Breast Reconstruction

Breast reconstruction following a mastectomy is now an integral component of the treatment process for breast cancer. For women who have had a double mastectomy, breast reconstruction can rebuild both breasts matching them as closely to the original, natural breast. The decision to have reconstructive surgery is a turning point in the cancer journey and for many signals a new beginning.

"When I was ready to look at my new breast, I was emotional and so elated. The skin-saving mastectomy meant that the only scar was around the nipple area and the result was better than I had ever anticipated."

Breast Reconstruction Patient

Why Might You Need Breast Reconstruction

Breast reconstruction is available for women who are recovering from the effects of breast cancer treatment. It can also be used following a mastectomy or lumpectomy to ensure both breasts are a similar size and shape.

Treatment for breast cancer can be quite invasive, and result in partial or full removal of the breast. Other areas of the body such as the lymph nodes in the armpit are examined to ensure all cancerous cells are removed via axillary clearance or axillary dissection. Further treatment can involve hormone therapy and radiotherapy.

What Does Breast Reconstruction Involve?

In breast reconstruction, the missing volume of breast tissue and any skin deficiency is replaced. Depending on factors including personal preferences, the type of surgery undertaken and the size and shape of the breasts, there are several different methods of reconstruction.

Oncoplastic surgery allows for the reshaping of remaining breast tissue when only a small volume of breast tissue has been removed. The indentation can be filled by injecting fat taken from the lower part of the abdomen.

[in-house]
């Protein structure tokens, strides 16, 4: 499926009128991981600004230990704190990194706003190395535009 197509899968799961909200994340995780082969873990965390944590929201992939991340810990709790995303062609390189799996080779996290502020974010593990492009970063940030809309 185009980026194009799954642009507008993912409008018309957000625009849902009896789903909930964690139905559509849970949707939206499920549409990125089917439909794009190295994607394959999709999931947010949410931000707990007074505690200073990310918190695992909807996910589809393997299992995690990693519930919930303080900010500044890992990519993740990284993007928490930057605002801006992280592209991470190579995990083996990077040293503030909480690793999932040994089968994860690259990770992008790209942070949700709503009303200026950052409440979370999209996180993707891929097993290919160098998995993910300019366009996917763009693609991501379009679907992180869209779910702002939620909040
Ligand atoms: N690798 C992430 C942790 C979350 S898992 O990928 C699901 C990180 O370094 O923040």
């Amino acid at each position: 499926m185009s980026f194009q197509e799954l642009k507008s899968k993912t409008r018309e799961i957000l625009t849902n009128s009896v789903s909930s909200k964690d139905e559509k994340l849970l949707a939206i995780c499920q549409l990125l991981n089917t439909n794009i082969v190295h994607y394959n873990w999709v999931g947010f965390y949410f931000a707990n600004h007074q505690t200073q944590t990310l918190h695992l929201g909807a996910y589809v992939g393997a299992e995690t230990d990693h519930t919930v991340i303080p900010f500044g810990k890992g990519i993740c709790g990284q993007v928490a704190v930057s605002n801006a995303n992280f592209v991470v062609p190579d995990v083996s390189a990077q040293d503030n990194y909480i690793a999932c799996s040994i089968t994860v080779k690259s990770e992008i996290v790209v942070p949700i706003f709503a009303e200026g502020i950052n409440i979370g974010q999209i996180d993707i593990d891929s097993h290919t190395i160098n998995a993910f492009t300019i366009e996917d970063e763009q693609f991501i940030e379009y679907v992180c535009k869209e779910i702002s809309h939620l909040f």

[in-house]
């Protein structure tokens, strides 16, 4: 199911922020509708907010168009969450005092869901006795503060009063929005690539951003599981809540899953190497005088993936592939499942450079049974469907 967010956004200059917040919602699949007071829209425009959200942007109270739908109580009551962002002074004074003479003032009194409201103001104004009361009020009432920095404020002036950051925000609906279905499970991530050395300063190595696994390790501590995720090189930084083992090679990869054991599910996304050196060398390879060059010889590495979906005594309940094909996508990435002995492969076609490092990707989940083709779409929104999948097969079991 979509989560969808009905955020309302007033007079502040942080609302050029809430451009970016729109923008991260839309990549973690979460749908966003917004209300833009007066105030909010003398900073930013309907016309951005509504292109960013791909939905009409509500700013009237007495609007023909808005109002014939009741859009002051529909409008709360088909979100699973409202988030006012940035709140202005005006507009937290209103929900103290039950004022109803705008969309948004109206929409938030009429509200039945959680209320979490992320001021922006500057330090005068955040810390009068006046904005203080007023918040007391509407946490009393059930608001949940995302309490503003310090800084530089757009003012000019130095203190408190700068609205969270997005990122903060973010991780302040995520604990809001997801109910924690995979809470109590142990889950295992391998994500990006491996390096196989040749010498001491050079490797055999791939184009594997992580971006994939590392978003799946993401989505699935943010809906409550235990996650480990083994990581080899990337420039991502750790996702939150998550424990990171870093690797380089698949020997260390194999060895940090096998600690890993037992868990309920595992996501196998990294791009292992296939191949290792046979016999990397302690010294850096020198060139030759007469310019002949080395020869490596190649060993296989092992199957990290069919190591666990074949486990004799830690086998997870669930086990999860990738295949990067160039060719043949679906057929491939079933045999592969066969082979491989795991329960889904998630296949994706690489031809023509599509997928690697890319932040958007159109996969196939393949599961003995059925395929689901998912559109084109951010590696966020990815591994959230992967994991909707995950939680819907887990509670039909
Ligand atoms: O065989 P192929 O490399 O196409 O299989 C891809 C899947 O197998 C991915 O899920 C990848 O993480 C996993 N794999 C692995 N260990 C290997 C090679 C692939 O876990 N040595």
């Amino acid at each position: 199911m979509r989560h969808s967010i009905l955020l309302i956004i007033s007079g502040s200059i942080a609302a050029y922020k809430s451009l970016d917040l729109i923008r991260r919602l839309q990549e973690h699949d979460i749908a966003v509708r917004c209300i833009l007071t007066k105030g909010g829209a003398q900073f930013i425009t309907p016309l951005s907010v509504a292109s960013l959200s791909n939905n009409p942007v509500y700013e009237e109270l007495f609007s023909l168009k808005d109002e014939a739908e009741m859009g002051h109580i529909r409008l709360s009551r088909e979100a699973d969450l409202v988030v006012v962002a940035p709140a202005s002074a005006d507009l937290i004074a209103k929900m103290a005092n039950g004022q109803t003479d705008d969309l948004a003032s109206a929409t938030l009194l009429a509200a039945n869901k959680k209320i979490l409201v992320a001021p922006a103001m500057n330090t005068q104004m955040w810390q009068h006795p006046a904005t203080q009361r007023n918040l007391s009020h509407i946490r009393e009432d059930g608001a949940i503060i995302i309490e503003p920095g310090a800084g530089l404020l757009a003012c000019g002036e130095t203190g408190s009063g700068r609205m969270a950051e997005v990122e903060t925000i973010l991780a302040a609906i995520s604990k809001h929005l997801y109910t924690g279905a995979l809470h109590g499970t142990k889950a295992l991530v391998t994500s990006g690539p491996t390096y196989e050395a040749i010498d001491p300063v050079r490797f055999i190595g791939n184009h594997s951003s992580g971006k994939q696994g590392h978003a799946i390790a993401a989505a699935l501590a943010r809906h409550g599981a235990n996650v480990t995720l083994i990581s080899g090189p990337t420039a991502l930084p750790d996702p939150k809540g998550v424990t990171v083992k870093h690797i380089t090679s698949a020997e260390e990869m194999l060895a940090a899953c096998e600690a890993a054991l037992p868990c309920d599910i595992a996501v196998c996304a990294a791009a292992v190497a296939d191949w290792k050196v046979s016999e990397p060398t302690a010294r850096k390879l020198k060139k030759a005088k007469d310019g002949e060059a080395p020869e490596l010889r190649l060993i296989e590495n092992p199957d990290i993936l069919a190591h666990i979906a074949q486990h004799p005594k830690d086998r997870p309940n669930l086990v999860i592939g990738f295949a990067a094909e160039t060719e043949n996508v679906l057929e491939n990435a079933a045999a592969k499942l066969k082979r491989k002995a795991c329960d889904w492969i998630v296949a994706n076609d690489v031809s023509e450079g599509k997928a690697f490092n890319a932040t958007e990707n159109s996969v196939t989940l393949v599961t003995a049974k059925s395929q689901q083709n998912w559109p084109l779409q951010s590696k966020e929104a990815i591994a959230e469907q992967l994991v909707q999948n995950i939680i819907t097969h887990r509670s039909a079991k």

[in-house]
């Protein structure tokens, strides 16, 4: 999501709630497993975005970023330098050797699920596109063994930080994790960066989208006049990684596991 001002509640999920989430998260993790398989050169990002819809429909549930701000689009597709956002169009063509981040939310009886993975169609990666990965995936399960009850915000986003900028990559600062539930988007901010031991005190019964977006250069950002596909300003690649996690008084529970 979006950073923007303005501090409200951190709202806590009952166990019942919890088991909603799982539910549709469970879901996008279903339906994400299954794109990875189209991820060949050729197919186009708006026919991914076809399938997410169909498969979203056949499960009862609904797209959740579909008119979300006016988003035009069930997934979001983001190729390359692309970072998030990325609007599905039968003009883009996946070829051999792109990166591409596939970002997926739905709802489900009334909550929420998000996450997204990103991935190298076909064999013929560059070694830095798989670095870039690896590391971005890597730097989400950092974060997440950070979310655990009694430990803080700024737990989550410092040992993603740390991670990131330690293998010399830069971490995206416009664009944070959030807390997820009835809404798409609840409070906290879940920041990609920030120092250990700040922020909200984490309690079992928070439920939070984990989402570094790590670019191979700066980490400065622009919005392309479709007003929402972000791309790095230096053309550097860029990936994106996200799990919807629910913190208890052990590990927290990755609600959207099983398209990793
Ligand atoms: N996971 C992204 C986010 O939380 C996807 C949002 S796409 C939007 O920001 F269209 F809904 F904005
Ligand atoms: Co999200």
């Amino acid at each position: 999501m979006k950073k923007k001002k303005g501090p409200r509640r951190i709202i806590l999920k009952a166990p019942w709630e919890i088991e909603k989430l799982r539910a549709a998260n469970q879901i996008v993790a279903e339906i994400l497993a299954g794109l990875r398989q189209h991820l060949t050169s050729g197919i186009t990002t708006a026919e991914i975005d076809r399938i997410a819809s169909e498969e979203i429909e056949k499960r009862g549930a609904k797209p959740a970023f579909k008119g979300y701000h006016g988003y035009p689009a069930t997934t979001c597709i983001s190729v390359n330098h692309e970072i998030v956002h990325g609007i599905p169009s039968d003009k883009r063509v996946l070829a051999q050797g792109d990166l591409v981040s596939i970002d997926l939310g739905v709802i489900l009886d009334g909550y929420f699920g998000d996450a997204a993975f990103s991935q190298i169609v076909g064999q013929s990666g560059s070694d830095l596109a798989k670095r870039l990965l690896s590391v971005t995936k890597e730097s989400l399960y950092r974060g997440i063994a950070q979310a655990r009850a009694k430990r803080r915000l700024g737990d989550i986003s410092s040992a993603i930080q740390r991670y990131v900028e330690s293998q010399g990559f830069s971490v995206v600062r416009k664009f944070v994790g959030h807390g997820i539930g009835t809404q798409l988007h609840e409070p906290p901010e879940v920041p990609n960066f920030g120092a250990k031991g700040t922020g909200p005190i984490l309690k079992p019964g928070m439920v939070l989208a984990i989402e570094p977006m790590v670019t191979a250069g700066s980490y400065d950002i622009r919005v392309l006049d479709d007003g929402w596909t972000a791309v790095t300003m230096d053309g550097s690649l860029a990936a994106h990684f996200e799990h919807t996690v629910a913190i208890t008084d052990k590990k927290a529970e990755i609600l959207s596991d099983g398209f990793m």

Occasionally, there is enough skin laxity to allow a breast mound to be formed by inserting an implant underneath the chest wall muscle. If there is not enough skin, it may also be possible to stretch it over approximately three months by using a tissue expander placed underneath the chest wall muscle. The tissue expander would then be replaced by a breast implant in a second operation.

However, if you prefer not to use artificial implants, another method is to use tissue taken from your own body. The tissue is taken from the lower abdomen (TRAM or DIEP flap), buttock (SCAP flap) or inner thigh (TUG) can be used to reconstruct the breast.

The time that a breast reconstruction takes will vary dependent on the specific type of reconstructive surgery that you choose. Your surgeon will discuss your individual case and the different types of reconstruction available to you in your consultation.

What Are The Possible Complications Of This Surgery?

As with all surgical procedures, there can be some risks. At The McIndoe Centre, we do everything we can to minimise risk of complications. Your surgeon will talk to you about any possible specific complications before you decide to have your operation.

Recovery After Treatment

Recovery time will vary dependent upon the type of reconstruction that you opt to have. This will be discussed with you at length during your journey with us.

Cost

If you are considering breast reconstruction, please take the opportunity to discuss your wishes with one of our specialist breast reconstruction surgeons. The cost of treatment can vary, according to your chosen treatment and individual requirements.

We’d be delighted if you wanted to arrange a consultation with us. Please call the Helpline on 01342 488054 for free and professional advice or submit a contact form here for more information.

How to Find Us

See directions from our most popular locations: London, Tunbridge Wells, Reigate, Redhill, Haywards Heath, Horsham, Dorking.

For more information, we would be delighted if you wanted to arrange a consultation with us. You can call the Helpline for free and professional advice.

This article was written by The McIndoe Centre, in collaboration with Adam Blackburn BSc(Hons), MB BS (Hons), FRCS(Plast) Consultant Plastic and Reconstructive Surgeon. All information, advice and procedures were updated on 17th September 2019.